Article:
In the past twenty years your support has helped us provide more than 2,000 wildlife and environmental educational outreach programs to schools, scout groups and community events reaching more than 800,000 people; care for over 1,600 sick, injured and orphaned wildlife, releasing more than 950 back to the wild, giving them a second chance at life and freedom.

Martin has been rescuing and caring for wild critters now for over 50 years. He began with his first owl rescue when he was 12 years old, so the numbers are actually much higher. We want to thank all of you for helping rescue us when things got rough, giving us the support we need to continue this important work of rehabilitating injured wildlife and returning them to the wild.

Education is the real key. Teaching the younger
generation to be more respectful of our wildlife and the environment that we share. There is so much to learn and understand about nature and how we can live together in harmony. With the help of our volunteers we are doing our best to share our message with the world.

Thanks, we appreciate all of you so much!

Martin & Susan Tyner,
Founders Southwest Wildlife Foundation of Utah

So much THANKS & 4 New Tires!

Birthday Thank You From Martin

Gifts Year Round! | Unboxing | Amazon Wishlist

Wonderful Boxes | Unboxing | Amazon Wishlist

So much THANKS & 4 New Tires!

Endless thank yous!

Martin and Susan were happy and grateful to open up more boxes full of helpful items to care for the critters! Many boxes contained items from our Amazon Wishlist and many contained upgrades for our YouTube Videos!

We also received two big boxes from Rodent Pro full of large rats donated to SWF!

The Founders’ Birthdays Fundraiser in honor of Susan and Martin’s birthdays in December has already received over one thousand dollars in donations. Well over the amount needed for four new tires on the foundation Subaru Forester. This allowed Martin to replace the old ones just before the winter weather hit and make travel safer for he and the critters!

We are deeply amazed, awed and grateful for all the kind comments, all the interest in the critters and all the support for the critters from so many people all around the globe!

If you would like to help out, please visit our Get Involved page!

Thank you!

Hawk, Hawk, Vulture, Eagle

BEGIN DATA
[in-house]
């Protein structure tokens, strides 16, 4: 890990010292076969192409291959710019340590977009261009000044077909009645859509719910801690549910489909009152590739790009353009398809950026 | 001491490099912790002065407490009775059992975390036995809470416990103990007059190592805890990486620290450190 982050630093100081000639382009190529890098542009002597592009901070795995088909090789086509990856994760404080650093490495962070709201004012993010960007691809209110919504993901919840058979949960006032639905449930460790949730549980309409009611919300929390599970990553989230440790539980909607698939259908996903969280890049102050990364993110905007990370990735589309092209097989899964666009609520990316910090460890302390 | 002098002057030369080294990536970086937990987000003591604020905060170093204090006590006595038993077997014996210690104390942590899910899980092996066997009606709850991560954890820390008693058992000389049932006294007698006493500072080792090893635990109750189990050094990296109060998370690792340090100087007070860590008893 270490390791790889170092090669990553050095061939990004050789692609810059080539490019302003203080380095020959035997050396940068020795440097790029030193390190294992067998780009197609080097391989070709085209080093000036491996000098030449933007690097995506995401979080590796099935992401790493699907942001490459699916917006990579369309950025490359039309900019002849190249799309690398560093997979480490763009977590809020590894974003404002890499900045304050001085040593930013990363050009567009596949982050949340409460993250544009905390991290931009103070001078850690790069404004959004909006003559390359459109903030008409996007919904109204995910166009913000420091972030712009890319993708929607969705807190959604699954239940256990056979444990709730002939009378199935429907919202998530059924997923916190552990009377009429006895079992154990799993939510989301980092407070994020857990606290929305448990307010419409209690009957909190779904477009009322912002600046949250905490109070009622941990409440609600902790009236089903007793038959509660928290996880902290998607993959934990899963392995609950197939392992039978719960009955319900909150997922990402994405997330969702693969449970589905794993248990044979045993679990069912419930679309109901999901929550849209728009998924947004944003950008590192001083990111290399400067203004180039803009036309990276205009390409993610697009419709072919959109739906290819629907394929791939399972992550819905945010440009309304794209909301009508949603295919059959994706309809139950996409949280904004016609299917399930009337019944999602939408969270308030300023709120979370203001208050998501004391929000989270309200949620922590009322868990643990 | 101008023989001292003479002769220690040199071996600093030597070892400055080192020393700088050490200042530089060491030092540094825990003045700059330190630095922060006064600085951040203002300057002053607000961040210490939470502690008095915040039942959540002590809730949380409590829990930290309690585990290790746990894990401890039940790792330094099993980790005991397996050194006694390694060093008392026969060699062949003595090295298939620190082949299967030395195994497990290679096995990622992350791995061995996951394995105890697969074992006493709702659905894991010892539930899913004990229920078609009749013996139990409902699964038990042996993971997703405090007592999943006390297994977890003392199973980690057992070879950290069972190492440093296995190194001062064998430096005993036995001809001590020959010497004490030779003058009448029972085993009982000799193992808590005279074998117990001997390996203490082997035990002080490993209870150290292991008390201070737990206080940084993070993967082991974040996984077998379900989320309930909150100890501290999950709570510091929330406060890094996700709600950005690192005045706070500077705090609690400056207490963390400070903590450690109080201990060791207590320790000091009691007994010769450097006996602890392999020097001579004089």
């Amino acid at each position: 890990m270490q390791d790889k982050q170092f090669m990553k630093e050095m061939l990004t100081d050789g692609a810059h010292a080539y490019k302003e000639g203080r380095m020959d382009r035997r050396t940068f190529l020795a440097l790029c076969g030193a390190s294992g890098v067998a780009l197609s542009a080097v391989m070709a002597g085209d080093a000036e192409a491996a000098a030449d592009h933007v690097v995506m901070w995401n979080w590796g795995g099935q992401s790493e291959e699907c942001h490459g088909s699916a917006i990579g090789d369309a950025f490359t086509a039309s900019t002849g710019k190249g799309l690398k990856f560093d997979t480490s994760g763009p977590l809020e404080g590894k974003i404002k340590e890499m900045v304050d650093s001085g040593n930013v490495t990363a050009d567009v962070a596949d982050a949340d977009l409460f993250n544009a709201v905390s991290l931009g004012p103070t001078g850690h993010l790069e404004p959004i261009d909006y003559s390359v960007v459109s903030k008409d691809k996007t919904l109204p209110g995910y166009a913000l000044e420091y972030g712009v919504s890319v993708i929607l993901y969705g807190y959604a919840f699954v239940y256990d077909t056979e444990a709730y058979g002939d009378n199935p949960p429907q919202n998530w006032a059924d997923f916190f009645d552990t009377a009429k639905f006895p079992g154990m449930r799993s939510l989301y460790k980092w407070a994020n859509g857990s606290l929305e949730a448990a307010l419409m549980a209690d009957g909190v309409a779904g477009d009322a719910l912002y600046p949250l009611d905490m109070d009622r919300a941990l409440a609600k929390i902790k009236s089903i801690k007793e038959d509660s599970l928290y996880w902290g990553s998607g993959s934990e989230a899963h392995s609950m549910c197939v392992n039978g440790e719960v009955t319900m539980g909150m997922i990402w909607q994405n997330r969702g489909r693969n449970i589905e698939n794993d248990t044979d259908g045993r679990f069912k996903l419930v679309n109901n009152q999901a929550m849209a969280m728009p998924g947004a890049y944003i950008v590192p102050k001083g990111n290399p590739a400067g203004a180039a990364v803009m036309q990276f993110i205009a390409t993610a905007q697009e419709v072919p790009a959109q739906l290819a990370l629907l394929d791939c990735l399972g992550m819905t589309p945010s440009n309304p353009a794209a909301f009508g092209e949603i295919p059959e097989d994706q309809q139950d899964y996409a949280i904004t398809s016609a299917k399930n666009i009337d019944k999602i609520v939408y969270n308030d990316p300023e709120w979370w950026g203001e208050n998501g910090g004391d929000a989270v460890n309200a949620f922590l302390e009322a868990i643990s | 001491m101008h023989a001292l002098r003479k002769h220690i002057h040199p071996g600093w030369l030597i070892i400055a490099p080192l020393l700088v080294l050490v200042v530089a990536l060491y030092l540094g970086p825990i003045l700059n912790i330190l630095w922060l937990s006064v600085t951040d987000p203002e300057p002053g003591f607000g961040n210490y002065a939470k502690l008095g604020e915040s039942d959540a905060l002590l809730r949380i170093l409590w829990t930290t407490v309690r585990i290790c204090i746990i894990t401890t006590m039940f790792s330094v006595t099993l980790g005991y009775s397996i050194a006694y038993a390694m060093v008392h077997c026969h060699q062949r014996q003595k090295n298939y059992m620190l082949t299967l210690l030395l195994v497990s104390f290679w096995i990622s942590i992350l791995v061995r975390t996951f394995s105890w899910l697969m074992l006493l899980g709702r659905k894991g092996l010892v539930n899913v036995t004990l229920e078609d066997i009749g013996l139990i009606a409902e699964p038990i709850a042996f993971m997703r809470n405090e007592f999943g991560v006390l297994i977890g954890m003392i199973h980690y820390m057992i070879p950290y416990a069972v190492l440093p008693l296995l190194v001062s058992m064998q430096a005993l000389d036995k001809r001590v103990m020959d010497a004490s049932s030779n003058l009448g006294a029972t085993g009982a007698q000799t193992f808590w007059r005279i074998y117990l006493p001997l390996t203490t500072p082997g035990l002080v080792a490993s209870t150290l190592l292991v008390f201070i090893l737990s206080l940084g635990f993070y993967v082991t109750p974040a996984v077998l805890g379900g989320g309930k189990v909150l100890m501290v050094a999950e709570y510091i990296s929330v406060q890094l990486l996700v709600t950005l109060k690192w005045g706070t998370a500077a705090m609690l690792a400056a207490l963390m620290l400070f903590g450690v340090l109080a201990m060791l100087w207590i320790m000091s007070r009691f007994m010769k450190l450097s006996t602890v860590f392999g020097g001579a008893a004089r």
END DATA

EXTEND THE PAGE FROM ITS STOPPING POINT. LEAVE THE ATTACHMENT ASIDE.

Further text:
Four Critter Tales

  • Cooper’s Hawk Not Quite Released

    Martin introduced a Cooper’s Hawk that he planned to release. In chambers, the hawk seemed ready, however after released in a more open area, Martin noticed the hawk was still not flying quite right. He brought him back and after a couple more weeks, the hawk was released was again, fully recovered.

  • Arrival of Sharp-Shinned Hawk

    This hawk was brought to Martin one night after having been caught up in fishing line. Martin examined the hawk, noticed some problems. The hawk stayed for awhile for some TLC and was released back to the wild.

  • A quick peek at the Halloween Vulture

    Susan takes a quick peek in at the recovering Turkey Vulture from a good distance away. As the birds recover, they are left alone as much as possible so they stay calm and do not get agitated and reinjure themselves.

  • Martin and Scout on the job!

    This is a snippet from an educational program Martin and his birds provided to the Las Vegas Audubon chapter. With Scout on his arm, Martin shares information about eagles and his an experience in hunting with his one of his eagles.

Slow Down for Eagles

In this video, we try to stress the need to be alert for eagles on the road. We show three of instances of eagles that were hit by vehicles and Martin discusses this problem, why it happens and how to help prevent it.

For more information, please visit our Guides page to download materials for sharing and classroom use.

Belle the Harris Hawk Training Part Two

Belle the Harris Hawk
Belle the Harris Hawk is our newest Wildlife Ambassador. In addition to attending educational presentations with Martin, she is a falconry bird. Her full story can be viewed in this YouTube Playlist.

In this video, Martin begins her training with sometime on the glove walking around in the desert and becoming accustomed to him, the glove and her surroundings. She is also given time to adjust to a hood being placed on her head.

She is later taught to jump from perch to his glove and learning to recognize that the sound of the whistle means food.

More of her early training days will be shown in future videos.

Young and Skinny Great Horned Owl

Martin was called about this owl near the side of a road. It had been hit by a car and was unable to fly. Upon catching the owl, Martin noticed he was very thin.

Feeling nothing broken, Martin determined likely a concussion and soft tissue damage.

The owl stayed with us for about a month rehabbing and was released on October 16th.

The Halloween Vulture

This Turkey Vulture arrived in late September. After an initial examination, Martin expressed concerned for one of the vulture’s wings. The vulture is still recovering, and was moved to a larger chamber a couple weeks ago.

Piper the Prairie Falcon Training Part Two

Piper the Prairie FalconPiper is our Prairie Falcon Wildlife Ambassador. His training began back in July. The series of videos about piper can be viewed at this YouTube Playlist.

In this video, Martin works with Piper in his yard, teaching him first elementary steps of falconry training like his first jump from perch to glove. Martin explains each step as he shows the training process.